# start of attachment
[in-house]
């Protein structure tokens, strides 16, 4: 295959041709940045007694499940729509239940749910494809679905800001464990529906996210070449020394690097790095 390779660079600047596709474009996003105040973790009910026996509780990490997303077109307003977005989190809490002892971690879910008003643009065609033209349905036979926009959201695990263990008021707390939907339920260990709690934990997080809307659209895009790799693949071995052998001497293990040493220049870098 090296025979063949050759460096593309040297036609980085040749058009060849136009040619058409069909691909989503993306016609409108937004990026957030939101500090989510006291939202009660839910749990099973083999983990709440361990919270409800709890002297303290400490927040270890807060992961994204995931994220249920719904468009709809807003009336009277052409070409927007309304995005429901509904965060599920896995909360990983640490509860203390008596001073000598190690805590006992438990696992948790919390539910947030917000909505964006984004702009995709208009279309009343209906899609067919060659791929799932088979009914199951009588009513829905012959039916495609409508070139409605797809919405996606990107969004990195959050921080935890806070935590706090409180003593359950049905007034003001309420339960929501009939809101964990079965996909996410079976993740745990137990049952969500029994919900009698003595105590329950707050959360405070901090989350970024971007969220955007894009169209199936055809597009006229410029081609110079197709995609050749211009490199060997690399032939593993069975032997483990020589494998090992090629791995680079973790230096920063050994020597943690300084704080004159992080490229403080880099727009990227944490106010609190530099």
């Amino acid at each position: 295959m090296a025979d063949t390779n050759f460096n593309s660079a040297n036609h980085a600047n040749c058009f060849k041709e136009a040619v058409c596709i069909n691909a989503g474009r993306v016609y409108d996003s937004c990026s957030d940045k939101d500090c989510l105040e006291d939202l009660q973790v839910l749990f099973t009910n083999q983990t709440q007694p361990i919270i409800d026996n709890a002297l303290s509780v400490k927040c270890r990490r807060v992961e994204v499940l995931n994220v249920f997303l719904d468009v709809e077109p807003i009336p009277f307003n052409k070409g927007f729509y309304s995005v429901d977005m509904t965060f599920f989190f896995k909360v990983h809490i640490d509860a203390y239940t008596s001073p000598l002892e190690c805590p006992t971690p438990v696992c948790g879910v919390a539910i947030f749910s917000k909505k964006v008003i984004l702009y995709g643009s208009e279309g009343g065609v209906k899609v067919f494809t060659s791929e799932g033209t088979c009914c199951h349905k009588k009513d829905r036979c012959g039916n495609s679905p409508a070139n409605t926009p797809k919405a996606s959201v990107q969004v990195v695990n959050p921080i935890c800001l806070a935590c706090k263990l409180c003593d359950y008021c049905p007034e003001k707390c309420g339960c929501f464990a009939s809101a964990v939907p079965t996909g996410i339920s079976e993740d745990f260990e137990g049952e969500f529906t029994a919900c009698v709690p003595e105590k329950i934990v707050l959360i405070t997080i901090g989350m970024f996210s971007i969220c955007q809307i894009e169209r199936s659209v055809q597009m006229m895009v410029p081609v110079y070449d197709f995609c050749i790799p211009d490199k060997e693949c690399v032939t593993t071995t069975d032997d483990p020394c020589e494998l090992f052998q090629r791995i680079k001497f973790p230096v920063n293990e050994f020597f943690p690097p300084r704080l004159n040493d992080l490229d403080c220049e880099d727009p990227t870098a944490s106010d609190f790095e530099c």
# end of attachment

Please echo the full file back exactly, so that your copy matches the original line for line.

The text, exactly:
[in-house]
């Protein structure tokens, strides 16, 4: 295959041709940045007694499940729509239940749910494809679905800001464990529906996210070449020394690097790095 390779660079600047596709474009996003105040973790009910026996509780990490997303077109307003977005989190809490002892971690879910008003643009065609033209349905036979926009959201695990263990008021707390939907339920260990709690934990997080809307659209895009790799693949071995052998001497293990040493220049870098 090296025979063949050759460096593309040297036609980085040749058009060849136009040619058409069909691909989503993306016609409108937004990026957030939101500090989510006291939202009660839910749990099973083999983990709440361990919270409800709890002297303290400490927040270890807060992961994204995931994220249920719904468009709809807003009336009277052409070409927007309304995005429901509904965060599920896995909360990983640490509860203390008596001073000598190690805590006992438990696992948790919390539910947030917000909505964006984004702009995709208009279309009343209906899609067919060659791929799932088979009914199951009588009513829905012959039916495609409508070139409605797809919405996606990107969004990195959050921080935890806070935590706090409180003593359950049905007034003001309420339960929501009939809101964990079965996909996410079976993740745990137990049952969500029994919900009698003595105590329950707050959360405070901090989350970024971007969220955007894009169209199936055809597009006229410029081609110079197709995609050749211009490199060997690399032939593993069975032997483990020589494998090992090629791995680079973790230096920063050994020597943690300084704080004159992080490229403080880099727009990227944490106010609190530099």
């Amino acid at each position: 295959m090296a025979d063949t390779n050759f460096n593309s660079a040297n036609h980085a600047n040749c058009f060849k041709e136009a040619v058409c596709i069909n691909a989503g474009r993306v016609y409108d996003s937004c990026s957030d940045k939101d500090c989510l105040e006291d939202l009660q973790v839910l749990f099973t009910n083999q983990t709440q007694p361990i919270i409800d026996n709890a002297l303290s509780v400490k927040c270890r990490r807060v992961e994204v499940l995931n994220v249920f997303l719904d468009v709809e077109p807003i009336p009277f307003n052409k070409g927007f729509y309304s995005v429901d977005m509904t965060f599920f989190f896995k909360v990983h809490i640490d509860a203390y239940t008596s001073p000598l002892e190690c805590p006992t971690p438990v696992c948790g879910v919390a539910i947030f749910s917000k909505k964006v008003i984004l702009y995709g643009s208009e279309g009343g065609v209906k899609v067919f494809t060659s791929e799932g033209t088979c009914c199951h349905k009588k009513d829905r036979c012959g039916n495609s679905p409508a070139n409605t926009p797809k919405a996606s959201v990107q969004v990195v695990n959050p921080i935890c800001l806070a935590c706090k263990l409180c003593d359950y008021c049905p007034e003001k707390c309420g339960c929501f464990a009939s809101a964990v939907p079965t996909g996410i339920s079976e993740d745990f260990e137990g049952e969500f529906t029994a919900c009698v709690p003595e105590k329950i934990v707050l959360i405070t997080i901090g989350m970024f996210s971007i969220c955007q809307i894009e169209r199936s659209v055809q597009m006229m895009v410029p081609v110079y070449d197709f995609c050749i790799p211009d490199k060997e693949c690399v032939t593993t071995t069975d032997d483990p020394c020589e494998l090992f052998q090629r791995i680079k001497f973790p230096v920063n293990e050994f020597f943690p690097p300084r704080l004159n040493d992080l490229d403080c220049e880099d727009p990227t870098a944490s106010d609190f790095e530099c």